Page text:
18. Dominik H. Enste & Friedrich Schneider, 2000. "Shadow Economies: Size, Causes, and Consequences," Journal of Economic Literature, American Economic Association, vol. 38(1), pages 77-114, March.
  19. Basu, Susanto & Fernald, John G, 1997. "Returns to Scale in U.S. Production: Estimates and Implications," Journal of Political Economy, University of Chicago Press, vol. 105(2), pages 249-83, April.
  20. Guo, Jang-Ting & Lansing, Kevin J., 1998. "Indeterminacy and Stabilization Policy," Journal of Economic Theory, Elsevier, vol. 82(2), pages 481-490, October.
  21. Francesco Giavazzi & Marco Pagano, 1990. "Can Severe Fiscal Contractions Be Expansionary? Tales of two Small Euopean Countries," Working Papers 89, Dipartimento Scienze Economiche, Universita' di Bologna.
  22. Bennett, Rosalind L. & Farmer, Roger E. A., 2000. "Indeterminacy with Non-separable Utility," Journal of Economic Theory, Elsevier, vol. 93(1), pages 118-143, July.
  23. Cho, J-O. & Cooley, T.F., 1988. "Employment And Hours Over The Business Cycle," Papers 88-03, Rochester, Business - General.
  24. Gordon, James P. P., 1989. "Individual morality and reputation costs as deterrents to tax evasion," European Economic Review, Elsevier, vol. 33(4), pages 797-805, April.
  25. Francesco Giavazzi & Marco Pagano, 1995. "Non-Keynesian Effects of Fiscal Policy Changes: International Evidence and the Swedish Experience," NBER Working Papers 5332, National Bureau of Economic Research, Inc.
  26. Juan Carlos Conesa Roca & Carlos Díaz Moreno & José Enrique Galdón Sánchez, 2001. "Underground economy and aggregate fluctuations," Spanish Economic Review, Springer, vol. 3(1), pages 41-53.
  27. António Afonso, 2001. "Non-Keynesian Effects of Fiscal Policy in the EU-15," Working Papers Department of Economics 2001/07, ISEG - School of Economics and Management, Department of Economics, University of Lisbon.
  28. Wen, Yi, 1998. "Capacity Utilization under Increasing Returns to Scale," Journal of Economic Theory, Elsevier, vol. 81(1), pages 7-36, July.
  29. Nishimura, Kazuo & Venditti, Alain, 2007. "Indeterminacy in discrete-time infinite-horizon models with non-linear utility and endogenous labor," Journal of Mathematical Economics, Elsevier, vol. 43(3-4), pages 446-476, April.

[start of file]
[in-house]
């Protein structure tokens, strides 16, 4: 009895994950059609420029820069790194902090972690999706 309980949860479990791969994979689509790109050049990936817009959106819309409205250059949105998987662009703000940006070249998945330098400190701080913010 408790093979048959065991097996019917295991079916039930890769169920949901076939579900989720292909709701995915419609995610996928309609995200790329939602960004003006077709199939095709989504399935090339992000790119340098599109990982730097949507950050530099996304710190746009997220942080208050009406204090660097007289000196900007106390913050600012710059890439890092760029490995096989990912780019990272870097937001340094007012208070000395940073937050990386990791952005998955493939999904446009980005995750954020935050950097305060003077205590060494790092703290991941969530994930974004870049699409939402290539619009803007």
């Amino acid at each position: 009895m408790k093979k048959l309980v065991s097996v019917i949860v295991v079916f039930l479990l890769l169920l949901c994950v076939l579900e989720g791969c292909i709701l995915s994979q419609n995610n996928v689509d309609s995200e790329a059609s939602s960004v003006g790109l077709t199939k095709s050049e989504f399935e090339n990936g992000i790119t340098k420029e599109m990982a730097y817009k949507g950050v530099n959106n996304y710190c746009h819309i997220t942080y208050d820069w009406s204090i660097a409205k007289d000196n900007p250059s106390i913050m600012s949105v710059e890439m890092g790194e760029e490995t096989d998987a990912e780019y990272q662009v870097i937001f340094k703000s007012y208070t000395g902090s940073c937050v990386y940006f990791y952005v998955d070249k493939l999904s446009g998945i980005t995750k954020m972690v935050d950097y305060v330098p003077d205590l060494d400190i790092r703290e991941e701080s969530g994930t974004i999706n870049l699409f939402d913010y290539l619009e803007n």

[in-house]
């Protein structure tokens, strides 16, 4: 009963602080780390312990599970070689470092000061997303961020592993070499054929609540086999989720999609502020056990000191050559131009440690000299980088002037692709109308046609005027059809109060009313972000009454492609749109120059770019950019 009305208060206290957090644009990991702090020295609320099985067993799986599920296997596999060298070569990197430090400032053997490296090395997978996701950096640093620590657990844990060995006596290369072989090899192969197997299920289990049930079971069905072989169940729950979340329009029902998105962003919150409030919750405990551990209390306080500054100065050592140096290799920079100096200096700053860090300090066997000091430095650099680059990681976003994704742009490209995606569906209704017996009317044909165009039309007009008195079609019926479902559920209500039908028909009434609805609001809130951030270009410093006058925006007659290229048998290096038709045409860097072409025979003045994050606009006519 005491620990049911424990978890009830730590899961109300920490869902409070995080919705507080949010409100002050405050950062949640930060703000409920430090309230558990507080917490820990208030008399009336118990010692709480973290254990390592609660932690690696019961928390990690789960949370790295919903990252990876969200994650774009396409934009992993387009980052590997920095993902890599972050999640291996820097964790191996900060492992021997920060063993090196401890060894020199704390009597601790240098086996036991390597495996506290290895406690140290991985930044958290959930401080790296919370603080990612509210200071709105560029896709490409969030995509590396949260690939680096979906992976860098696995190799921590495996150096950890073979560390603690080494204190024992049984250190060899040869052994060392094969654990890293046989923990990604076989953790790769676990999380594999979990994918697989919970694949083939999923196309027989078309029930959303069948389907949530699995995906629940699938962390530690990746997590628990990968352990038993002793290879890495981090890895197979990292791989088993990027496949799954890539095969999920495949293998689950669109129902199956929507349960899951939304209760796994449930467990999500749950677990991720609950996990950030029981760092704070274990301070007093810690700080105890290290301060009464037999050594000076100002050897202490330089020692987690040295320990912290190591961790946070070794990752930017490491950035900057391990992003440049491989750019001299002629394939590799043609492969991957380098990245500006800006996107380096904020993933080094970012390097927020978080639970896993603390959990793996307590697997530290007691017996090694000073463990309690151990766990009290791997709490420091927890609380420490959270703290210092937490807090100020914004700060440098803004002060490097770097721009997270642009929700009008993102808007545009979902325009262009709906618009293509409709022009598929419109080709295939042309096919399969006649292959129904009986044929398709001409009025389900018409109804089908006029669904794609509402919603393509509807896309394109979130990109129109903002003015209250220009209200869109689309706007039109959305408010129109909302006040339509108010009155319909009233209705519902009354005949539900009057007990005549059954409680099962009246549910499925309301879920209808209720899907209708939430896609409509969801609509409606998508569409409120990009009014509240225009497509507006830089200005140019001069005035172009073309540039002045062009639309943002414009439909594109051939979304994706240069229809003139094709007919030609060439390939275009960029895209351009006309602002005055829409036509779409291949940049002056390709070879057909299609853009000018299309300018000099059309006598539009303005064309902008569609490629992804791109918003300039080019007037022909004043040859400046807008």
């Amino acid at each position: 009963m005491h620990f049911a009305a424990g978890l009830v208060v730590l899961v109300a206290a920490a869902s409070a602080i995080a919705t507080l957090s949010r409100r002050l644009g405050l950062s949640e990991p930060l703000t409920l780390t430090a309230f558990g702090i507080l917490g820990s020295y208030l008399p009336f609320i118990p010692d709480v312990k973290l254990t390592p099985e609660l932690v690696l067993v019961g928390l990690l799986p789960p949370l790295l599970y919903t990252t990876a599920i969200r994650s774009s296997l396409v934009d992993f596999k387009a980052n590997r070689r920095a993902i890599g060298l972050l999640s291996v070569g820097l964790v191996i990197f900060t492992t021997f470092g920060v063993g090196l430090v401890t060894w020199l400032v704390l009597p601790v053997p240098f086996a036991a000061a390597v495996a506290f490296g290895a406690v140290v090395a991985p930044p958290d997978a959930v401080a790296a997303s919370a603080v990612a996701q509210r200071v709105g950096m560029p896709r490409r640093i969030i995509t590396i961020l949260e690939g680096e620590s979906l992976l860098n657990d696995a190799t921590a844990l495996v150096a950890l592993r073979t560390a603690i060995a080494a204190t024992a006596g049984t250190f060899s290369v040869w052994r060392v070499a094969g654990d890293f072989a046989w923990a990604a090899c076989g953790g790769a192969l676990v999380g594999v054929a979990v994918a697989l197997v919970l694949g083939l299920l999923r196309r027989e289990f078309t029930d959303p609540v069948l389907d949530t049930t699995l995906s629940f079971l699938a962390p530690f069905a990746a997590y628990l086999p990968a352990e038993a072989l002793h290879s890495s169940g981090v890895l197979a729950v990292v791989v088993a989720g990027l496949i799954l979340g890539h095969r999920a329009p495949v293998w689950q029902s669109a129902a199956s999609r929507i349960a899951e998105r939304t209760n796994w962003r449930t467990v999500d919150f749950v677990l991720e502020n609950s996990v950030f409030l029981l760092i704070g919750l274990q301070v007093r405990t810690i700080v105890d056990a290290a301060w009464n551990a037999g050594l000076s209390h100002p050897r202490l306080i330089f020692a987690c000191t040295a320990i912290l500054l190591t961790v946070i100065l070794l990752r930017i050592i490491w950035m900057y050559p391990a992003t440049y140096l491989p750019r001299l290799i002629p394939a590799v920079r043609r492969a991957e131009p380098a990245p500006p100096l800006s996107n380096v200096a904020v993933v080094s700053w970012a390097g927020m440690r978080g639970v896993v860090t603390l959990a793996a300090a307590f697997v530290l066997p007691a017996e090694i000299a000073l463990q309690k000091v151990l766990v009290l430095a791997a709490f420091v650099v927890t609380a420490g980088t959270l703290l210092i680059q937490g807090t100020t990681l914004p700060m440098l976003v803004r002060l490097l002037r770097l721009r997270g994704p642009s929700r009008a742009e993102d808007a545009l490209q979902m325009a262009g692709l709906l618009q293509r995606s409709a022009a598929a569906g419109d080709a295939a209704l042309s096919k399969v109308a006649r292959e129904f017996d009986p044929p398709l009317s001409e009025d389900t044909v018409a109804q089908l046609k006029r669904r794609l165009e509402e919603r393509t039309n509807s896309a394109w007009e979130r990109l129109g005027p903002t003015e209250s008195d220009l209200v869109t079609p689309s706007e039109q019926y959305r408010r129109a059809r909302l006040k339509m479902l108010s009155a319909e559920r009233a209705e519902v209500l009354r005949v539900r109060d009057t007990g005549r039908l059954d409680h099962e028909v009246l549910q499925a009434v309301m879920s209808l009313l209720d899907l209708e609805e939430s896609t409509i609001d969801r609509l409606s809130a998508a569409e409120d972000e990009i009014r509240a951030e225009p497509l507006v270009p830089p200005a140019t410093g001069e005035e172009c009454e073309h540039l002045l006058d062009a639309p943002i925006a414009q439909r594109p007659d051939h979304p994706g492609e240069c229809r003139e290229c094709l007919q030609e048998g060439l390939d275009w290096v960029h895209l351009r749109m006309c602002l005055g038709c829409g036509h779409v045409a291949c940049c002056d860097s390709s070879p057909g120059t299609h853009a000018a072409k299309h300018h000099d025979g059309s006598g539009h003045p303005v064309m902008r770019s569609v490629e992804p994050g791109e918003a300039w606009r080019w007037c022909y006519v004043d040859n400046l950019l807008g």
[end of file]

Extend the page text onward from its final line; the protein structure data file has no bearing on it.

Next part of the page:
30. Sbordone, Argia M, 1997. "Interpreting the Procyclical Productivity of Manufacturing Sectors: External Effects or Labor Hoarding?," Journal of Money, Credit and Banking, Blackwell Publishing, vol. 29(1), pages 26-45, February.
  31. Frank A. Cowell, 1990. "Cheating the Government: The Economics of Evasion," MIT Press Books, The MIT Press, edition 1, volume 1, number 0262532484, June.
  32. Michele Boldrin & Aldo Rustichini, 2010. "Growth and Indeterminacy in Dynamic Models with Externalities," Levine's Working Paper Archive 1382, David K. Levine.
  33. Francesco Busato & Bruno Chiarini, 2004. "Market and underground activities in a two-sector dynamic equilibrium model," Economic Theory, Springer, vol. 23(4), pages 831-861, May.
  34. Roger E. A. Farmer, 1999. "Macroeconomics of Self-fulfilling Prophecies, 2nd Edition," MIT Press Books, The MIT Press, edition 2, volume 1, number 0262062038, June.
  35. Hintermaier, Thomas, 2003. "On the minimum degree of returns to scale in sunspot models of the business cycle," Journal of Economic Theory, Elsevier, vol. 110(2), pages 400-409, June.
  36. King, Robert G. & Plosser, Charles I. & Rebelo, Sergio T., 1988. "Production, growth and business cycles : I. The basic neoclassical model," Journal of Monetary Economics, Elsevier, vol. 21(2-3), pages 195-232.
  37. Bajada, Christopher, 1999. "Estimates of the Underground Economy in Australia," The Economic Record, The Economic Society of Australia, vol. 75(231), pages 369-84, December.
Full references (including those not matched with items on IDEAS)

This item is not listed on Wikipedia, on a reading list or among the top items on IDEAS.

When requesting a correction, please mention this item's handle: RePEc:aah:aarhec:2004-12. See general information about how to correct material in RePEc.

For technical questions regarding this item, or to correct its authors, title, abstract, bibliographic or download information, contact: ()

If you have authored this item and are not yet registered with RePEc, we encourage you to do it here. This allows to link your profile to this item. It also allows you to accept potential citations to this item that we are uncertain about.

If references are entirely missing, you can add them using this form.

If the full references list an item that is present in RePEc, but the system did not link to it, you can help with this form.

If you know of missing items citing this one, you can help us creating those links by adding the relevant references in the same way as above, for each refering item. If you are a registered author of this item, you may also want to check the "citations" tab in your profile, as there may be some citations waiting for confirmation.

Please note that corrections may take a couple of weeks to filter through the various RePEc services.

This information is provided to you by IDEAS at the Research Division of the Federal Reserve Bank of St. Louis using RePEc data.